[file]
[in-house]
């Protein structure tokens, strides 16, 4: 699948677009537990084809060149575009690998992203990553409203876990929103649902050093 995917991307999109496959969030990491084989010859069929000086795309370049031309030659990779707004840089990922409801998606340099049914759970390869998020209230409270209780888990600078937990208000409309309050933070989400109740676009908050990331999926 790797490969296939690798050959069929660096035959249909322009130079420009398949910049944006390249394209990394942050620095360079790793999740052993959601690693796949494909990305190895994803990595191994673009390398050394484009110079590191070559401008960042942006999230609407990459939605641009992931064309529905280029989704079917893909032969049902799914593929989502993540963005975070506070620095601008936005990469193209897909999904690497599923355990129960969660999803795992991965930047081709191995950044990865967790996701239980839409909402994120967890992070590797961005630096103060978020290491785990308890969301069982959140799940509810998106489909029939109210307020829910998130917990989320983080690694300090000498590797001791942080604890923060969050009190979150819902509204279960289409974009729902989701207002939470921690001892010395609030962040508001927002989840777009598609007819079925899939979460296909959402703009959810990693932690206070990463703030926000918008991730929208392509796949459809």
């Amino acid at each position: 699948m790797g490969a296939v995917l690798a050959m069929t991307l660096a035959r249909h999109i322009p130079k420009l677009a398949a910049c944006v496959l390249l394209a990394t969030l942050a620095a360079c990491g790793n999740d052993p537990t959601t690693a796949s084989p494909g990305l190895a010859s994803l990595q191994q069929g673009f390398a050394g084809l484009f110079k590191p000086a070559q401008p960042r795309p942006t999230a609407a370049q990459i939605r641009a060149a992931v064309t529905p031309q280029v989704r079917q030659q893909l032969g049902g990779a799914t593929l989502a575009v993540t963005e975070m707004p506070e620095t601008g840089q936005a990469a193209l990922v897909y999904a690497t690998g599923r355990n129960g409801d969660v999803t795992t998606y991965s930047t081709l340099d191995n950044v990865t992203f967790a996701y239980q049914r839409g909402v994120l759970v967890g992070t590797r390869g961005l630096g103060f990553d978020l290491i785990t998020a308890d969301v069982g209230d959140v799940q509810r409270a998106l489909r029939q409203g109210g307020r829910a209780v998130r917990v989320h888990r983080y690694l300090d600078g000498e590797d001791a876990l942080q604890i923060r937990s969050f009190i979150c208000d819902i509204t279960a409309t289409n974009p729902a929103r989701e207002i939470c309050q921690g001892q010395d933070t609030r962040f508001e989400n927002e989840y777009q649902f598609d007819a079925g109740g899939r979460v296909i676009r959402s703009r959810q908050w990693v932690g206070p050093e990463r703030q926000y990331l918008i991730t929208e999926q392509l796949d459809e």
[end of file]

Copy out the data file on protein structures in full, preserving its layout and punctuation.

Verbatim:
[in-house]
């Protein structure tokens, strides 16, 4: 699948677009537990084809060149575009690998992203990553409203876990929103649902050093 995917991307999109496959969030990491084989010859069929000086795309370049031309030659990779707004840089990922409801998606340099049914759970390869998020209230409270209780888990600078937990208000409309309050933070989400109740676009908050990331999926 790797490969296939690798050959069929660096035959249909322009130079420009398949910049944006390249394209990394942050620095360079790793999740052993959601690693796949494909990305190895994803990595191994673009390398050394484009110079590191070559401008960042942006999230609407990459939605641009992931064309529905280029989704079917893909032969049902799914593929989502993540963005975070506070620095601008936005990469193209897909999904690497599923355990129960969660999803795992991965930047081709191995950044990865967790996701239980839409909402994120967890992070590797961005630096103060978020290491785990308890969301069982959140799940509810998106489909029939109210307020829910998130917990989320983080690694300090000498590797001791942080604890923060969050009190979150819902509204279960289409974009729902989701207002939470921690001892010395609030962040508001927002989840777009598609007819079925899939979460296909959402703009959810990693932690206070990463703030926000918008991730929208392509796949459809």
């Amino acid at each position: 699948m790797g490969a296939v995917l690798a050959m069929t991307l660096a035959r249909h999109i322009p130079k420009l677009a398949a910049c944006v496959l390249l394209a990394t969030l942050a620095a360079c990491g790793n999740d052993p537990t959601t690693a796949s084989p494909g990305l190895a010859s994803l990595q191994q069929g673009f390398a050394g084809l484009f110079k590191p000086a070559q401008p960042r795309p942006t999230a609407a370049q990459i939605r641009a060149a992931v064309t529905p031309q280029v989704r079917q030659q893909l032969g049902g990779a799914t593929l989502a575009v993540t963005e975070m707004p506070e620095t601008g840089q936005a990469a193209l990922v897909y999904a690497t690998g599923r355990n129960g409801d969660v999803t795992t998606y991965s930047t081709l340099d191995n950044v990865t992203f967790a996701y239980q049914r839409g909402v994120l759970v967890g992070t590797r390869g961005l630096g103060f990553d978020l290491i785990t998020a308890d969301v069982g209230d959140v799940q509810r409270a998106l489909r029939q409203g109210g307020r829910a209780v998130r917990v989320h888990r983080y690694l300090d600078g000498e590797d001791a876990l942080q604890i923060r937990s969050f009190i979150c208000d819902i509204t279960a409309t289409n974009p729902a929103r989701e207002i939470c309050q921690g001892q010395d933070t609030r962040f508001e989400n927002e989840y777009q649902f598609d007819a079925g109740g899939r979460v296909i676009r959402s703009r959810q908050w990693v932690g206070p050093e990463r703030q926000y990331l918008i991730t929208e999926q392509l796949d459809e």